CRE on CMS: 'They know that we've been around this game before'
WASHINGTON - The Center for Regulatory Effectiveness (CRE) is on a mission to make CMS's competitive bidding program more fair, or at least make it more transparent. Most recently, the government watchdog group asked the agency to release the financial standards it will use to select winning bids and winning bidders in June and September of this year. It's something CMS is required to do: The statute states that no bids can be awarded unless bidders meet the financial standards "specified" by the secretary of the Department of Health and Human Services. The CRE filed a formal petition asking CMS to release the standards late last year and got no response. The group raised the issue again at the Open Door Forum and the Program Advisory and Oversight Committee (PAOC) meeting, both in March. Here's what Jim Tozzi, who heads up the CRE, had to say about the group's nearly yearlong investigation into the controversial program.
HME News: How did competitive bidding show up on the CRE's radar?
Jim Tozzi: We looked all around the government asking, "What program is there where it's not about a big company being sued by an environmental group?" We wanted a program that involved some real people. After doing some research, we found the competitive bidding program.
HME: Why is it important for CMS to release the financial standards?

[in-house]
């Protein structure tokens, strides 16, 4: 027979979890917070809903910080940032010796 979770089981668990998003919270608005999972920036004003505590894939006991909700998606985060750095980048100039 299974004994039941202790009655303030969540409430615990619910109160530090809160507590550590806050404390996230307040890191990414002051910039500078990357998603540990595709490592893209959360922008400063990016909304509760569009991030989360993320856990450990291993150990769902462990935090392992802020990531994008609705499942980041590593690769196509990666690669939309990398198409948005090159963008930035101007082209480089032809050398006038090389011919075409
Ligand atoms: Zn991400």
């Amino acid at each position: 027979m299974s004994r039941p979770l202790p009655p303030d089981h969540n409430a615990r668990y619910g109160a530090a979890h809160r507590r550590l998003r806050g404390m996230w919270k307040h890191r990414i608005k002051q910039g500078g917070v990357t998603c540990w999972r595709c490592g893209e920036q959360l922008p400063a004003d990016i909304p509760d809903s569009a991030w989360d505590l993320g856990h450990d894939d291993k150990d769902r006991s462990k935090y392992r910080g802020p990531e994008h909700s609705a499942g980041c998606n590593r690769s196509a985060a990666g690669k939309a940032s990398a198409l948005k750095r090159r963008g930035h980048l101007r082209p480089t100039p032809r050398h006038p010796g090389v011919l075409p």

Tozzi: The law is very clear. It says people have to see these financial standards, because you have to meet those before you can even play in the program, yet CMS won't release them. They've released some background information, but not the important things, like the algorithm and thresholds they're using.
HME: Why won't CMS release the financial standards?
Tozzi: From what I've heard, they feel that people would "game the system." Well, in any financial system, all of us, within the law, will try to game the system. We all try to pay as few taxes as we can. There's nothing new about that.
HME: What has been CMS's response to your request?
Tozzi: I said at the PAOC meeting, "Alright, don't release the financial standards, but until you release them, you have to defer awarding the bids." I think they're a little concerned about that, because legally, they have to release them. So we're in a bit of a tug of war.
HME: What other communication has the CRE had with CMS about competitive bidding?
Tozzi: We suggested to CMS, "After you go through the program, we want you to adopt what we call the small business enhancement option." What we were saying was, "After you choose the prices and the winners, any supplier that's willing to meet the posted prices ought to be able to participate in the program." As we know, they rejected that.
HME: Has this been the CRE's first run-in with CMS?
Tozzi: No, we've been on them for years. I'll tell you something that people may or may not like: We were instrumental in killing Hillary Clinton's healthcare bill. We were the ones that created that big spaghetti chart that they took on the Senate floor that showed all the processes and all the regulations involved. So we have a track record. They know that we've been around this game before.